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Remothered: Broken Porcelain

Platform(s): Nintendo Switch, PC, PlayStation 4, Xbox One
Genre: Action/Adventure
Publisher: Modus Games
Developer: Stormind Games
Release Date: Oct. 13, 2020

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Switch/PS4/XOne/PC Preview - 'Remothered: Broken Porcelain'

by Chris "Atom" DeAngelus on Oct. 6, 2020 @ 12:00 a.m. PDT

Remothered: Broken Porcelain, the second chapter in the third-person psychological action/adventure horror series, weaves together classic horror, mystery and survival elements for an unforgettable and haunting experience.

One of the oft-forgotten classic horror games is Clock Tower, which was released on the SNES, with a sequel following on the PS1. The game centered on a young woman named Jennifer as she investigated spooky locations while being stalked by a mysterious scissor-wielding antagonist known only as "Scissorman." Why do I bring this up? Remothered: Broken Porcelain is a clear spiritual successor to that game. Although there are plenty of differences, our preview build of Broken Porcelain definitely invites comparisons to that classic title. If you enjoyed Clock Tower (or the original Remothered), you'd likely enjoy the Remothered sequel.

The preview build begins with the protagonist, a young woman named Jennifer, who is being lectured by the owner of the hotel where she is staying. While it may be a hotel in theory, it seems to be more of an orphanage, with Jennifer and her friend Linn both staying there. We quickly get a feel for the characters. Jennifer is a troublemaker with a foul mouth but insists she is doing her best to do the right thing. Everyone around her, including Linn, seems to have their own motivation when connected to Jennifer. Still, it seems like a nice enough place — "seems" being the operative word.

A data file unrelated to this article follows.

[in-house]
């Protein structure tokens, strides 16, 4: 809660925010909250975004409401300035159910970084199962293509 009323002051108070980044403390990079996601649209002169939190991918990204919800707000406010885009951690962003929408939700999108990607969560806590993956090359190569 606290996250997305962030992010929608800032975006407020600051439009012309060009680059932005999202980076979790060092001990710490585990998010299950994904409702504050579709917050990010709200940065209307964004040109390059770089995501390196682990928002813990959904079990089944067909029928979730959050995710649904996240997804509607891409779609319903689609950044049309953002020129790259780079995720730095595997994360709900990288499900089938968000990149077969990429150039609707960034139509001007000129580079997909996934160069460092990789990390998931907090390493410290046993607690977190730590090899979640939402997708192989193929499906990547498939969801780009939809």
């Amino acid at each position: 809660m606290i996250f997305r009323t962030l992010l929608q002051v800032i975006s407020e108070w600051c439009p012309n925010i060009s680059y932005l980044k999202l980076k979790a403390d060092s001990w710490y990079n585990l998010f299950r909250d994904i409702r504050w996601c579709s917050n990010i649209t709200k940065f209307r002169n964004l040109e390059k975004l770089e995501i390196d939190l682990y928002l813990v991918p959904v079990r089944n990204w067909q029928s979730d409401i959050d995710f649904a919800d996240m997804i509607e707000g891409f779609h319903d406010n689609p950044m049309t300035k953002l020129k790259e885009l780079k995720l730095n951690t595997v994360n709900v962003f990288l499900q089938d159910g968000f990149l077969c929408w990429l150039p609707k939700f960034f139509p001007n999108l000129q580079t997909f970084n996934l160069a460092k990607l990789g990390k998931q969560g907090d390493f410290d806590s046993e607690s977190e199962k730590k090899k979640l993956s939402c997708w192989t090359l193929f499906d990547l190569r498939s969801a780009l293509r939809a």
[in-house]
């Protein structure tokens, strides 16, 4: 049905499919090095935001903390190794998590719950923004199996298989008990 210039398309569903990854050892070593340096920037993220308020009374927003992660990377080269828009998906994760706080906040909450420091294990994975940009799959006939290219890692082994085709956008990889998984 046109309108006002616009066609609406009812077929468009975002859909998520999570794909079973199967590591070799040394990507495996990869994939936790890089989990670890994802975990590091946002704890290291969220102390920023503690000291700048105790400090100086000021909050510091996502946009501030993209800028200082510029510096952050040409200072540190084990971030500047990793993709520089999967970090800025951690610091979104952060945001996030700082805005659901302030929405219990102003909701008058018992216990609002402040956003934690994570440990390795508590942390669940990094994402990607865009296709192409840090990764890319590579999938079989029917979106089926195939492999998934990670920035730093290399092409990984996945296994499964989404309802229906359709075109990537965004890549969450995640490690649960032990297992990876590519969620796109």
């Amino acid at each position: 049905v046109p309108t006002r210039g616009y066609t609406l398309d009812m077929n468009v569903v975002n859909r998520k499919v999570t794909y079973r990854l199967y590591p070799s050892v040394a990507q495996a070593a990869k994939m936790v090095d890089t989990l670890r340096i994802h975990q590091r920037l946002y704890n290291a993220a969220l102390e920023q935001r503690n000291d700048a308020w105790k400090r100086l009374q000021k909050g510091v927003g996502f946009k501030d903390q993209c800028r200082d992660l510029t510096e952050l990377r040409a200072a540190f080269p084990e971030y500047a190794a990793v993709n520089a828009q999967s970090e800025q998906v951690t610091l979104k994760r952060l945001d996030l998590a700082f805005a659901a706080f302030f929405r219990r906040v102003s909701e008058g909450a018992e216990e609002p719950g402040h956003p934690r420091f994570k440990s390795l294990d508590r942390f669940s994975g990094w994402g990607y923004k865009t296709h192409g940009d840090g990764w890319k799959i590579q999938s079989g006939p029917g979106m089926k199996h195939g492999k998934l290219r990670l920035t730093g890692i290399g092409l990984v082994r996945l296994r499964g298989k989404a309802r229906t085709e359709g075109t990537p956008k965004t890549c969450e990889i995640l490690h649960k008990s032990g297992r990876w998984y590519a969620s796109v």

After a raging argument with Linn, Jennifer locks herself in the bathroom. A creepy sound plays over the loudspeaker, and Jennifer panics and tries to escape. Although the hotel looks the same, there's an eerie pall to the place. Jennifer runs into Andrea, who used to be the friendly caretaker. She's much less friendly now, she's covered in a bizarre substance, and she's eager to introduce a pair of scissors to Jennifer's head.

This brings us to the core gameplay, which is a combination of stealth and puzzle-solving. The stealth seems straightforward but feels good. You can hide, peek around corners, and use distraction objects to draw Andrea's attention. There's also the good old horror standby of hiding in closets and trunks. You don't instantly lose if you're seen, though. You can try to avoid Andrea long enough to hide somewhere else or find the perfect distraction object to delay her so you can find cover again.

You can also find items that allow you to fight back, but don't mistake this to mean that you'll pull out a gun and solve all of your issues. Most of the combat items are single use and revolve around giving you a chance to escape. You may eventually need to take down an enemy, but even that isn't going to happen by just beating them up. It feels very much like Clock Tower in that way. Thankfully, you can use the crafting system to mix up more items if you need them.


Escaping isn't the only part of Broken Porcelain. You'll also need to solve puzzles. In the preview build, Andrea has locked the only doorway, so Jennifer is unable to escape. Once you're hidden from Andrea, you need to use a phone to call a hotel room on the other side of the locked door. This leads Andrea to search the other room, leaving the door unlocked behind her for you to sneak away. It's an organic puzzle that genuinely feels like it fits, rather than Resident Evil's more blatant puzzles.

Remothered: Broken Porcelain is looking to be an appealing successor to the Clock Tower gameplay style. From our short time with the game, it looked atmospheric and horror-filled. We'll obviously need to see how the final version plays out, but its Oct. 13 release date will make Broken Porcelain the perfect "Spooktacular" game for Halloween.



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